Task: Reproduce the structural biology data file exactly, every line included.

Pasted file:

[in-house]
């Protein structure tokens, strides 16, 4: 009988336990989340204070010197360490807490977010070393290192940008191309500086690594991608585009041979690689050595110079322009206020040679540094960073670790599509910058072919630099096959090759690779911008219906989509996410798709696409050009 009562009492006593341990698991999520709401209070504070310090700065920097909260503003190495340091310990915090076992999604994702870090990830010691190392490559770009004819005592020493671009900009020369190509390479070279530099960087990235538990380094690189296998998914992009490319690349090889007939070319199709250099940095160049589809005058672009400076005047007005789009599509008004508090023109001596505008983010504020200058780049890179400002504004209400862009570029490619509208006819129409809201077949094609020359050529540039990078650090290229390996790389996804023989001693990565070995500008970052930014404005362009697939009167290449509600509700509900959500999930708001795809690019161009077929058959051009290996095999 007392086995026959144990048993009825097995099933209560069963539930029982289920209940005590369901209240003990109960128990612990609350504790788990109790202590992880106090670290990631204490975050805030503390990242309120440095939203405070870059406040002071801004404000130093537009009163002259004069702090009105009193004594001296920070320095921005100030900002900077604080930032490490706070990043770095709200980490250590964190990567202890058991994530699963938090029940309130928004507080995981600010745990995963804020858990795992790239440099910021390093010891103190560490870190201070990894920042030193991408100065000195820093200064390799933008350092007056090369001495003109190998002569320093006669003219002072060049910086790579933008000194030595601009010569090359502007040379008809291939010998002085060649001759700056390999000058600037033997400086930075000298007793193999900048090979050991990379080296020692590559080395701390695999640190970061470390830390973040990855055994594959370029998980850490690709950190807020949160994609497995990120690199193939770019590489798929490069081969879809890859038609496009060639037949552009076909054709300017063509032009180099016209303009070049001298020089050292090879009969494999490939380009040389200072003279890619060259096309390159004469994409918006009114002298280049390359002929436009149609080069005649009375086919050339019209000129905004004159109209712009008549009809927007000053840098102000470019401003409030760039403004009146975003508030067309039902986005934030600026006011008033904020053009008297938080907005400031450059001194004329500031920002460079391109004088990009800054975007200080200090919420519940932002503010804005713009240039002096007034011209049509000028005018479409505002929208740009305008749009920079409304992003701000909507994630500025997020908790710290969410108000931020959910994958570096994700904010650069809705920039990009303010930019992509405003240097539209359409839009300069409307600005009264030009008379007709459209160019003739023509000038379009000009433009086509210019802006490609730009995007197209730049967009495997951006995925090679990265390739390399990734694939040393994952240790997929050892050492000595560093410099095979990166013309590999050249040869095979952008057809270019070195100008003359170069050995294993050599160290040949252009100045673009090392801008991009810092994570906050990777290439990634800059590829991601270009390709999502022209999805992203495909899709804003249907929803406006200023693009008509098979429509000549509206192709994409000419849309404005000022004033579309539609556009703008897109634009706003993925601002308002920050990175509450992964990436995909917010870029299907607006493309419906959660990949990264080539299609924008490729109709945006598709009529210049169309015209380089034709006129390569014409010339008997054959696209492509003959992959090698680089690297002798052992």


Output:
[in-house]
């Protein structure tokens, strides 16, 4: 009988336990989340204070010197360490807490977010070393290192940008191309500086690594991608585009041979690689050595110079322009206020040679540094960073670790599509910058072919630099096959090759690779911008219906989509996410798709696409050009 009562009492006593341990698991999520709401209070504070310090700065920097909260503003190495340091310990915090076992999604994702870090990830010691190392490559770009004819005592020493671009900009020369190509390479070279530099960087990235538990380094690189296998998914992009490319690349090889007939070319199709250099940095160049589809005058672009400076005047007005789009599509008004508090023109001596505008983010504020200058780049890179400002504004209400862009570029490619509208006819129409809201077949094609020359050529540039990078650090290229390996790389996804023989001693990565070995500008970052930014404005362009697939009167290449509600509700509900959500999930708001795809690019161009077929058959051009290996095999 007392086995026959144990048993009825097995099933209560069963539930029982289920209940005590369901209240003990109960128990612990609350504790788990109790202590992880106090670290990631204490975050805030503390990242309120440095939203405070870059406040002071801004404000130093537009009163002259004069702090009105009193004594001296920070320095921005100030900002900077604080930032490490706070990043770095709200980490250590964190990567202890058991994530699963938090029940309130928004507080995981600010745990995963804020858990795992790239440099910021390093010891103190560490870190201070990894920042030193991408100065000195820093200064390799933008350092007056090369001495003109190998002569320093006669003219002072060049910086790579933008000194030595601009010569090359502007040379008809291939010998002085060649001759700056390999000058600037033997400086930075000298007793193999900048090979050991990379080296020692590559080395701390695999640190970061470390830390973040990855055994594959370029998980850490690709950190807020949160994609497995990120690199193939770019590489798929490069081969879809890859038609496009060639037949552009076909054709300017063509032009180099016209303009070049001298020089050292090879009969494999490939380009040389200072003279890619060259096309390159004469994409918006009114002298280049390359002929436009149609080069005649009375086919050339019209000129905004004159109209712009008549009809927007000053840098102000470019401003409030760039403004009146975003508030067309039902986005934030600026006011008033904020053009008297938080907005400031450059001194004329500031920002460079391109004088990009800054975007200080200090919420519940932002503010804005713009240039002096007034011209049509000028005018479409505002929208740009305008749009920079409304992003701000909507994630500025997020908790710290969410108000931020959910994958570096994700904010650069809705920039990009303010930019992509405003240097539209359409839009300069409307600005009264030009008379007709459209160019003739023509000038379009000009433009086509210019802006490609730009995007197209730049967009495997951006995925090679990265390739390399990734694939040393994952240790997929050892050492000595560093410099095979990166013309590999050249040869095979952008057809270019070195100008003359170069050995294993050599160290040949252009100045673009090392801008991009810092994570906050990777290439990634800059590829991601270009390709999502022209999805992203495909899709804003249907929803406006200023693009008509098979429509000549509206192709994409000419849309404005000022004033579309539609556009703008897109634009706003993925601002308002920050990175509450992964990436995909917010870029299907607006493309419906959660990949990264080539299609924008490729109709945006598709009529210049169309015209380089034709006129390569014409010339008997054959696209492509003959992959090698680089690297002798052992």